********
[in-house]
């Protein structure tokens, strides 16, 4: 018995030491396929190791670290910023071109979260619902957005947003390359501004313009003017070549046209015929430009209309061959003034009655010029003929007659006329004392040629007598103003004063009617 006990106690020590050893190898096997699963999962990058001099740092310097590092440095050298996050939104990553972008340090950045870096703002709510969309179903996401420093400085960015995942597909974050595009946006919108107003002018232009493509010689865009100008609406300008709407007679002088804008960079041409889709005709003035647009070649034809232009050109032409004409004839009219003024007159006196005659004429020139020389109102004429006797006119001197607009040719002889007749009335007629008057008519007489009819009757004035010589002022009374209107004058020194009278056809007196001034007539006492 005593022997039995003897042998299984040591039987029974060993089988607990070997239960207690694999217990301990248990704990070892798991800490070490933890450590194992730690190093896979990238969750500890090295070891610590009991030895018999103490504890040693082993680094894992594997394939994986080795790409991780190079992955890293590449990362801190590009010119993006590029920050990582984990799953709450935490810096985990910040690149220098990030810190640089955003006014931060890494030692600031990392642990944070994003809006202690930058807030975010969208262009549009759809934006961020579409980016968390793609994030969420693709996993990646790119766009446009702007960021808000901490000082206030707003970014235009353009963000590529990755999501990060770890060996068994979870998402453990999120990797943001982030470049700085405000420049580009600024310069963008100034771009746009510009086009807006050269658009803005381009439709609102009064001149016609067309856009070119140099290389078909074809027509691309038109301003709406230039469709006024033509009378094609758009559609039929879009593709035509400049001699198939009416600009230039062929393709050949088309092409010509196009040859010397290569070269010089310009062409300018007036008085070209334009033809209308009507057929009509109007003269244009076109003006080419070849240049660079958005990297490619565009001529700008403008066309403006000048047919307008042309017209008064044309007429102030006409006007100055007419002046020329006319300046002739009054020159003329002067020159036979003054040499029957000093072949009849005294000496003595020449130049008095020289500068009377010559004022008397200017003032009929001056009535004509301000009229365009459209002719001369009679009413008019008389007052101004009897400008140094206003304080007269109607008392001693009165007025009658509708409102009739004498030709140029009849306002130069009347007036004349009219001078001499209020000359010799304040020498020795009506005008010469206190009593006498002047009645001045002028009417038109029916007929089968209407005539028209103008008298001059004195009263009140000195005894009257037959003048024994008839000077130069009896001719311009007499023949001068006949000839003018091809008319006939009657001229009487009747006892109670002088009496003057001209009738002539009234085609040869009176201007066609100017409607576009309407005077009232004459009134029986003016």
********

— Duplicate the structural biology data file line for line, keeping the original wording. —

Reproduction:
[in-house]
């Protein structure tokens, strides 16, 4: 018995030491396929190791670290910023071109979260619902957005947003390359501004313009003017070549046209015929430009209309061959003034009655010029003929007659006329004392040629007598103003004063009617 006990106690020590050893190898096997699963999962990058001099740092310097590092440095050298996050939104990553972008340090950045870096703002709510969309179903996401420093400085960015995942597909974050595009946006919108107003002018232009493509010689865009100008609406300008709407007679002088804008960079041409889709005709003035647009070649034809232009050109032409004409004839009219003024007159006196005659004429020139020389109102004429006797006119001197607009040719002889007749009335007629008057008519007489009819009757004035010589002022009374209107004058020194009278056809007196001034007539006492 005593022997039995003897042998299984040591039987029974060993089988607990070997239960207690694999217990301990248990704990070892798991800490070490933890450590194992730690190093896979990238969750500890090295070891610590009991030895018999103490504890040693082993680094894992594997394939994986080795790409991780190079992955890293590449990362801190590009010119993006590029920050990582984990799953709450935490810096985990910040690149220098990030810190640089955003006014931060890494030692600031990392642990944070994003809006202690930058807030975010969208262009549009759809934006961020579409980016968390793609994030969420693709996993990646790119766009446009702007960021808000901490000082206030707003970014235009353009963000590529990755999501990060770890060996068994979870998402453990999120990797943001982030470049700085405000420049580009600024310069963008100034771009746009510009086009807006050269658009803005381009439709609102009064001149016609067309856009070119140099290389078909074809027509691309038109301003709406230039469709006024033509009378094609758009559609039929879009593709035509400049001699198939009416600009230039062929393709050949088309092409010509196009040859010397290569070269010089310009062409300018007036008085070209334009033809209308009507057929009509109007003269244009076109003006080419070849240049660079958005990297490619565009001529700008403008066309403006000048047919307008042309017209008064044309007429102030006409006007100055007419002046020329006319300046002739009054020159003329002067020159036979003054040499029957000093072949009849005294000496003595020449130049008095020289500068009377010559004022008397200017003032009929001056009535004509301000009229365009459209002719001369009679009413008019008389007052101004009897400008140094206003304080007269109607008392001693009165007025009658509708409102009739004498030709140029009849306002130069009347007036004349009219001078001499209020000359010799304040020498020795009506005008010469206190009593006498002047009645001045002028009417038109029916007929089968209407005539028209103008008298001059004195009263009140000195005894009257037959003048024994008839000077130069009896001719311009007499023949001068006949000839003018091809008319006939009657001229009487009747006892109670002088009496003057001209009738002539009234085609040869009176201007066609100017409607576009309407005077009232004459009134029986003016």